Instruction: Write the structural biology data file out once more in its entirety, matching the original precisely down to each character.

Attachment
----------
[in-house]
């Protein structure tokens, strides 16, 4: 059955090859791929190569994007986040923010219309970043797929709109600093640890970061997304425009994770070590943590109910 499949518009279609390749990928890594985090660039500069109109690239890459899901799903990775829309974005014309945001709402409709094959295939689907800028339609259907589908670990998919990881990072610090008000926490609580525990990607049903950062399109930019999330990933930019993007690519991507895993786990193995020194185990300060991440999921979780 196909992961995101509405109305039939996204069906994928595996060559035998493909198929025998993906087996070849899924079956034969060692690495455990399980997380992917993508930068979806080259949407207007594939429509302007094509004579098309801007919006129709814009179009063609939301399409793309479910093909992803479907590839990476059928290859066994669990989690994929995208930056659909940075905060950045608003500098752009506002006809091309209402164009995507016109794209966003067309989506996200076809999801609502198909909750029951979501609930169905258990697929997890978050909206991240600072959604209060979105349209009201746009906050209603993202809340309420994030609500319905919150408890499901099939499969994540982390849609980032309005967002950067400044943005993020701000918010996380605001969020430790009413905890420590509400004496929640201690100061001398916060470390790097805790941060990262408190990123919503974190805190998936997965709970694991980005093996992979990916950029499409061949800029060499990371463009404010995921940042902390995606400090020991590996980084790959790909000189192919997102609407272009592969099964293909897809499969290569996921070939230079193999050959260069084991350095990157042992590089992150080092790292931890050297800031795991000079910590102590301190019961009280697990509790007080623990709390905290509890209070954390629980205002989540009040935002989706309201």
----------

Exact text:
[in-house]
């Protein structure tokens, strides 16, 4: 059955090859791929190569994007986040923010219309970043797929709109600093640890970061997304425009994770070590943590109910 499949518009279609390749990928890594985090660039500069109109690239890459899901799903990775829309974005014309945001709402409709094959295939689907800028339609259907589908670990998919990881990072610090008000926490609580525990990607049903950062399109930019999330990933930019993007690519991507895993786990193995020194185990300060991440999921979780 196909992961995101509405109305039939996204069906994928595996060559035998493909198929025998993906087996070849899924079956034969060692690495455990399980997380992917993508930068979806080259949407207007594939429509302007094509004579098309801007919006129709814009179009063609939301399409793309479910093909992803479907590839990476059928290859066994669990989690994929995208930056659909940075905060950045608003500098752009506002006809091309209402164009995507016109794209966003067309989506996200076809999801609502198909909750029951979501609930169905258990697929997890978050909206991240600072959604209060979105349209009201746009906050209603993202809340309420994030609500319905919150408890499901099939499969994540982390849609980032309005967002950067400044943005993020701000918010996380605001969020430790009413905890420590509400004496929640201690100061001398916060470390790097805790941060990262408190990123919503974190805190998936997965709970694991980005093996992979990916950029499409061949800029060499990371463009404010995921940042902390995606400090020991590996980084790959790909000189192919997102609407272009592969099964293909897809499969290569996921070939230079193999050959260069084991350095990157042992590089992150080092790292931890050297800031795991000079910590102590301190019961009280697990509790007080623990709390905290509890209070954390629980205002989540009040935002989706309201």